There are a lot of mommy blogs out there and I read various authors to get ideas for my daughter and my home. I am not crafty or creative in the same sense as many of these mothers, so I appreciate their help. Sometimes, though, I wish stay-at-home moms would be a bit more honest. In our rush to fight the stigma that has been manufactured against mothers who choose not to work outside of the home, we can put on airs that isolate other women.
Here is my honesty. Being a stay-at-home mom is hard. There are days I am bored out of my mind. Days I am not sure how to keep my insanely active daughter entertained. How to get through the drudgery of singing Old McDonald for the twentieth time in a row. How to establish the ideal schedule for us. I struggle to find the organizational system that we need. I am starved for adult interaction because, let’s face it, being the mother of a young child means isolation. I battle my call and desire to serve my daughter with my desire to write or engage in intellectual pursuits. There are days those two are at war within me.
To put it in perspective you have to understand my life before I was a stay-at-home mom. It is similar to many other women. I worked for over a decade before I got married and had my daughter. I had a job that college graduates only dream about at the age of 20, thanks to the Navy. I lived in Europe and traveled all over. It’s always amusing when someone finds out about my past, which I don’t discuss often these days, and says “Oh, you did something before your daughter?!” It’s as if it is impossible for people to realize that I worked before I was stay-at-home mom. It is funny, but also strange.
My biggest struggle is the very active intellect God gave me. I want to be engaged in profound and deep study and writing. It’s a drive he gave me, but one that has to take a backseat to my daughter. That is the great struggle for me; doing what I am supposed to do versus what I want to do. That is the meaning of vocation.
In the end a vocation is our slow dying to self. It is where we learn to serve God and to allow things to happen in His time rather than our own. It isn’t that God does not want me to engage in these pursuits, I am in grad school, it just means that I must learn a proper ordering. While prayer is a priority, reading for leisure is not. I have to choose between the book I want to read and playing soccer with my daughter. The latter is more important in most instances.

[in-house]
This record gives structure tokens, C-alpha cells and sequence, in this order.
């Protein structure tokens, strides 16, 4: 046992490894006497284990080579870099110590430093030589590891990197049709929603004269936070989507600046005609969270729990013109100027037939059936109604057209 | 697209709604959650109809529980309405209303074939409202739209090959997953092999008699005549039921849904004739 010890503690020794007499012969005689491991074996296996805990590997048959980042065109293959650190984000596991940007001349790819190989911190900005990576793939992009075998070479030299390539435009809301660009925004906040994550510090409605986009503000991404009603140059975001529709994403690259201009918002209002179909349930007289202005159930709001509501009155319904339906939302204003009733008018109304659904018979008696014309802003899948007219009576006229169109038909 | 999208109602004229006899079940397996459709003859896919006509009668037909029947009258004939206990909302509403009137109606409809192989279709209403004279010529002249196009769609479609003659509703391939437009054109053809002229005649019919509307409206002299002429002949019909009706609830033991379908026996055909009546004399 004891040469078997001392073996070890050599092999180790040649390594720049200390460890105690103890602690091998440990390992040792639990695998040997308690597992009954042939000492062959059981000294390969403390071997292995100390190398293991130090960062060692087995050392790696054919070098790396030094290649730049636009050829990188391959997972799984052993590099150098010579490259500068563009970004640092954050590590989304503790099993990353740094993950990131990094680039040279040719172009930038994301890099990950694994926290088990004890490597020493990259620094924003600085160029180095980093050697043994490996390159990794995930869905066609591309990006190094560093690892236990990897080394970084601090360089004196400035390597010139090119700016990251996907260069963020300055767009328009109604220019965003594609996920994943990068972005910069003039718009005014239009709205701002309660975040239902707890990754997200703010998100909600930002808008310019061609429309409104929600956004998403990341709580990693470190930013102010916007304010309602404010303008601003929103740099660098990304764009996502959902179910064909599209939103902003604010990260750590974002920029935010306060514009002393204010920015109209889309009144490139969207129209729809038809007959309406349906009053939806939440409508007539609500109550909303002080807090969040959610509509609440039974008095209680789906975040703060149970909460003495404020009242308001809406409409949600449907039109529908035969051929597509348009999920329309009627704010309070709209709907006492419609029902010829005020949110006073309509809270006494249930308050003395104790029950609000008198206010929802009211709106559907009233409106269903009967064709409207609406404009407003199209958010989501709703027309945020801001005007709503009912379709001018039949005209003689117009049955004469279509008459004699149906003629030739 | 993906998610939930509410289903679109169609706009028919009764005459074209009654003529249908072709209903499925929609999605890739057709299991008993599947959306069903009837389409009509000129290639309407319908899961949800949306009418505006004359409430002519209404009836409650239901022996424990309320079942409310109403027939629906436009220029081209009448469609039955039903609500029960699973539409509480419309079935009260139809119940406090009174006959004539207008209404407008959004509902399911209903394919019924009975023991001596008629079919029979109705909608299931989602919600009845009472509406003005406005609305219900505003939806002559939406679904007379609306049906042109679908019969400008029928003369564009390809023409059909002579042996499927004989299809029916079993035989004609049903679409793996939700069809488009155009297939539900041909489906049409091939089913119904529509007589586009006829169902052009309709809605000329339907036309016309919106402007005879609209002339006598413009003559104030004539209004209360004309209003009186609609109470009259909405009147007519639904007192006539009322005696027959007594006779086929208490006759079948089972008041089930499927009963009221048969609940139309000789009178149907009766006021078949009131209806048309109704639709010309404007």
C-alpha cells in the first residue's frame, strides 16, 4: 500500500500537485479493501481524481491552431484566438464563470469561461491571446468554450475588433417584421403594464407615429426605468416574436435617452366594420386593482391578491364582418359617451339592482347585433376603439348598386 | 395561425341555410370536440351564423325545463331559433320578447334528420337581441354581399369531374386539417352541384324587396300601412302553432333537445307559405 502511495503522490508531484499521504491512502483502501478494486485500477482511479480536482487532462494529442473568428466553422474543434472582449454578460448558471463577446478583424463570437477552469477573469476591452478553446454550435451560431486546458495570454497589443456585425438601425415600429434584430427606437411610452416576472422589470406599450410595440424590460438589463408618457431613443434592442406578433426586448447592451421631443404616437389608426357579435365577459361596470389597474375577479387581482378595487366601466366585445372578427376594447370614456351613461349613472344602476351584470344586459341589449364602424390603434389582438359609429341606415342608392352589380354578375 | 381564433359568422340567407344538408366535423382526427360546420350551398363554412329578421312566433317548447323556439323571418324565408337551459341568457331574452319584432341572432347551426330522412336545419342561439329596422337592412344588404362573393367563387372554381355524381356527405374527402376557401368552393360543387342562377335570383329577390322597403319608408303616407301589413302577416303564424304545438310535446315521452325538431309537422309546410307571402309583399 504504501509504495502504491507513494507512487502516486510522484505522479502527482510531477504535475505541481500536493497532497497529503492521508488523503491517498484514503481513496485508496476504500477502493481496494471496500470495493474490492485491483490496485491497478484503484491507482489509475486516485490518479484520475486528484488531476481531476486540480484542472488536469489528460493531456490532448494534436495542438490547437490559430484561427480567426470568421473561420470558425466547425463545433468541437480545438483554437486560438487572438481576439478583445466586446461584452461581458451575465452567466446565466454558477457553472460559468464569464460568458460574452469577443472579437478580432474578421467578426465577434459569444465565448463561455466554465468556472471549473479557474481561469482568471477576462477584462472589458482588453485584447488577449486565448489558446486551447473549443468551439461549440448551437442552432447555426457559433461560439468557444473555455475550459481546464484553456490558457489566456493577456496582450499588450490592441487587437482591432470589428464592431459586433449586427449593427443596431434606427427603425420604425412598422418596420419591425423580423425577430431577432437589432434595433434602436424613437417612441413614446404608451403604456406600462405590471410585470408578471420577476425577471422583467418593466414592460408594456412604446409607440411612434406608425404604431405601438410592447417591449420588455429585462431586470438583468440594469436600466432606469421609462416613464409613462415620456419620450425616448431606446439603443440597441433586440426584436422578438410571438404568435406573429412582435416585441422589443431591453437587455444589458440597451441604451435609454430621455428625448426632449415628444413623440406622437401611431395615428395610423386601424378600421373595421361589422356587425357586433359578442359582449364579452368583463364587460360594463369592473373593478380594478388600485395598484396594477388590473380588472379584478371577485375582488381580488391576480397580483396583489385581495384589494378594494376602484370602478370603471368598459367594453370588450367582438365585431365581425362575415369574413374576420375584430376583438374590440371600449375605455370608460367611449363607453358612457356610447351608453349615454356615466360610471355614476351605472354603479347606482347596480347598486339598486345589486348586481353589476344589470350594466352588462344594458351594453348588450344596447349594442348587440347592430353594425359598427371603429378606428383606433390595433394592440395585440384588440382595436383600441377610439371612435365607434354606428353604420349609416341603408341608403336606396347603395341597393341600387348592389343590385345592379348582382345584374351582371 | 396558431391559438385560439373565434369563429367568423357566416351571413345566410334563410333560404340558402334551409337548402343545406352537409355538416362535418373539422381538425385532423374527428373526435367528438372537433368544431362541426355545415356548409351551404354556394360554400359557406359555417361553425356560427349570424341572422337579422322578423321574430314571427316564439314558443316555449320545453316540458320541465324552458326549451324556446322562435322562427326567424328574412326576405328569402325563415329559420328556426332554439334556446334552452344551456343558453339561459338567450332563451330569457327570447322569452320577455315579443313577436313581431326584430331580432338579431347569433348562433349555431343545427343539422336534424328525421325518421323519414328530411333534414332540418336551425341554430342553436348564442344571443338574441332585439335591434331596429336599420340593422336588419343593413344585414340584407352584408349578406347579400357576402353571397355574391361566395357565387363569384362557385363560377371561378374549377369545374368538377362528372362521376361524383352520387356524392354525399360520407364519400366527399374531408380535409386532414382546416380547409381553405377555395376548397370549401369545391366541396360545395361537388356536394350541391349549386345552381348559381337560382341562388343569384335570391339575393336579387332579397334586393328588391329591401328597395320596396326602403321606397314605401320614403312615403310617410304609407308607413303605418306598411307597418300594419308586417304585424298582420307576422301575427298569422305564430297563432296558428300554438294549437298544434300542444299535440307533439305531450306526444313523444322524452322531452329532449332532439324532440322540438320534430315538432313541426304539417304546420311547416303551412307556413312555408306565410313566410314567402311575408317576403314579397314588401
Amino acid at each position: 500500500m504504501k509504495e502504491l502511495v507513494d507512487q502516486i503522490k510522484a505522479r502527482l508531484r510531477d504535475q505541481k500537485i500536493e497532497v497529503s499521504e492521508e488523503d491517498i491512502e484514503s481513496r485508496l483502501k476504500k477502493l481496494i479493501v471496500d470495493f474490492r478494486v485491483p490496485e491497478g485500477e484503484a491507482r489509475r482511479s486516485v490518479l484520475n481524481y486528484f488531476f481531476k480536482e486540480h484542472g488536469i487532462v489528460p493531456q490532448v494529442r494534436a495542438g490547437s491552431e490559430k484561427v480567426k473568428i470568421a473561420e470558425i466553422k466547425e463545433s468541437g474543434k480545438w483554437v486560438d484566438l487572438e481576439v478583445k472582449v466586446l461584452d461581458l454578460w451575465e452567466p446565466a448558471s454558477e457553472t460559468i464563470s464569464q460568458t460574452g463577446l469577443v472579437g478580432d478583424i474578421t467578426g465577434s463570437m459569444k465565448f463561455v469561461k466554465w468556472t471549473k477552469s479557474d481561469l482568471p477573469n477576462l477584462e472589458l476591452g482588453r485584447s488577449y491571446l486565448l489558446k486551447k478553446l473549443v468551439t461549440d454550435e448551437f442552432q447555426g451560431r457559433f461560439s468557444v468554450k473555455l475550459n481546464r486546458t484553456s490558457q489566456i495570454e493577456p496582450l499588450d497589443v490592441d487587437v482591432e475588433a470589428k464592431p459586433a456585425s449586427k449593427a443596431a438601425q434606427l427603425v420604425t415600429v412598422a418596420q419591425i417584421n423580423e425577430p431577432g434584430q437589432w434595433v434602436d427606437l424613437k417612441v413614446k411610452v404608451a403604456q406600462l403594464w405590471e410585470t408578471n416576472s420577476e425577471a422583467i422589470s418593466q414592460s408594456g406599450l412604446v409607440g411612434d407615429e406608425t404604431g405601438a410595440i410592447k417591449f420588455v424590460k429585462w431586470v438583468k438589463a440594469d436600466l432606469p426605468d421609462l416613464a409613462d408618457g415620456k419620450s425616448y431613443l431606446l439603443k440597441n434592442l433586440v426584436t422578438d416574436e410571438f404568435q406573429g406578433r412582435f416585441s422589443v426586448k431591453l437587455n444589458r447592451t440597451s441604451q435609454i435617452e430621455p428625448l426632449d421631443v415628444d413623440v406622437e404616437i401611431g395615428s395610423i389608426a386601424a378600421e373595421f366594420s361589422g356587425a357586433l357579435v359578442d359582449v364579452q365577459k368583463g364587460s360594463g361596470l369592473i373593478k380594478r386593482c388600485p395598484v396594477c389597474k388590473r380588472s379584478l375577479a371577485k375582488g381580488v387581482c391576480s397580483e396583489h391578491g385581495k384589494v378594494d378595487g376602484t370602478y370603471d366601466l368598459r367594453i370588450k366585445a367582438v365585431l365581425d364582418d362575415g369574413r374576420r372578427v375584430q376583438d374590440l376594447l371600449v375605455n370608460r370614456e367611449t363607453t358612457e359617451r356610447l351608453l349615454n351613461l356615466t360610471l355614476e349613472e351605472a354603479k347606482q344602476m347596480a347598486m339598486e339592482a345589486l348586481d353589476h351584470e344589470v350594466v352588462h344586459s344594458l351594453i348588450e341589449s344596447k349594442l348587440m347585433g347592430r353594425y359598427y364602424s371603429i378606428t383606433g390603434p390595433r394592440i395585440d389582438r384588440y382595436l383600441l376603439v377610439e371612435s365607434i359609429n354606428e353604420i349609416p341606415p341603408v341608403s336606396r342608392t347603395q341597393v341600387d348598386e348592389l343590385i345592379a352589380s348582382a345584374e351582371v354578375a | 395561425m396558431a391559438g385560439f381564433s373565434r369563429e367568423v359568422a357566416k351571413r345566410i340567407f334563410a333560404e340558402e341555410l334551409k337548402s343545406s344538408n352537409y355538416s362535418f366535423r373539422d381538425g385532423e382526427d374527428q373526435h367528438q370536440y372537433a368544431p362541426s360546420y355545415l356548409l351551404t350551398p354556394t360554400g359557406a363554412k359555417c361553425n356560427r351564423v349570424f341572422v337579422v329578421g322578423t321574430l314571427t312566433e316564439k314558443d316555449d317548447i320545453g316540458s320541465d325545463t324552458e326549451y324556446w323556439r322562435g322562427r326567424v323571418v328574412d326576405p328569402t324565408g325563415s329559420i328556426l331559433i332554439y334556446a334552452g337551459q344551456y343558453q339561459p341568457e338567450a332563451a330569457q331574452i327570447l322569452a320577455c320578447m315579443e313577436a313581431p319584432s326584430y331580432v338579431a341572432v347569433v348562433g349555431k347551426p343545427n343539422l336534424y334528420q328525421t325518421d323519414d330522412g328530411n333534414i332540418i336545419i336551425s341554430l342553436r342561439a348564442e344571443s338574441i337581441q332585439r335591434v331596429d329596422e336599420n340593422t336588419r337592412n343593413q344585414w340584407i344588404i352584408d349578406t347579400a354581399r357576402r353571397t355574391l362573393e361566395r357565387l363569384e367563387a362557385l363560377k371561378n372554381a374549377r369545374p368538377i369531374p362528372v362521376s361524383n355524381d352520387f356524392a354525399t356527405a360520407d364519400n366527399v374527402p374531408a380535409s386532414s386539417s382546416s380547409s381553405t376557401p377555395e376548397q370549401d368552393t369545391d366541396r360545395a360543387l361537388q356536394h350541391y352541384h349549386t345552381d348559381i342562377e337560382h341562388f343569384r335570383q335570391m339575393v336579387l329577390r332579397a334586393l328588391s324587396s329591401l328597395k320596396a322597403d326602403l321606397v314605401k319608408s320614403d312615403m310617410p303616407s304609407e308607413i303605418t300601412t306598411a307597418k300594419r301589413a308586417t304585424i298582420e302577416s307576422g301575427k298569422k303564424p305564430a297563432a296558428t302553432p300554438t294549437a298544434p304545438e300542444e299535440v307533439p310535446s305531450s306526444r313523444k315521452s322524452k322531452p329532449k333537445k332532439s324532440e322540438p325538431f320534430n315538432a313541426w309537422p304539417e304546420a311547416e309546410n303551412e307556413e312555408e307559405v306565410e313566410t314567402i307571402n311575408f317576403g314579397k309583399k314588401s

I think that there are some women who naturally enter into motherhood. I have met women like this and I am amazed. I am not one of them. Motherhood has been a major struggle and change for me. I love my daughter with a type of love I did not know I was capable of before her. I know that staying home is the right thing for her, but that does not mean that it is not hard for me some days. There is nothing wrong with being honest about the hardships. It makes it more real. It also doesn’t mean that I would or will change things. I am firmly set on being home and schooling my daughter for the foreseeable future. It does mean that God is doing some serious pruning within me in the process.
Let’s remember that when we have tough days, it is good to be honest. It does not change our choices or question our decisions to be open. Yes, others will take it as proof that all women should be working, but other women who are isolated during this period of time will know that they are not alone. They will also be reminded that this is only a season. My daughter will start co-op this fall and soccer, so the isolation will not be quite as intense.
We also need to be honest with God. We need to ask him for the grace and strength to persevere. He is the only one who can truly help us in our moments of frustration and loneliness. He gave us this vocation and He will provide what we need to endure. We have an amazing task in staying home with our children and denying a part of ourselves in the process. This is the sanctification process and it has very painful moments. In the end, the goal is holiness and we can only get there by the slow process of dying to self and putting others first. Just remember, this too shall pass, and the reward is truly great. God bless.
One Reply to “Honesty About Being a Stay-at-Home Mom”
Thanks for this post! My wife struggles with the demands of staying at home with the kids. She knows that she is doing the most important work in the world, but that thought doesn’t automatically relieve all the difficulties. Basically, I see her living out the cross of Christ every day: laying down her life for our kids.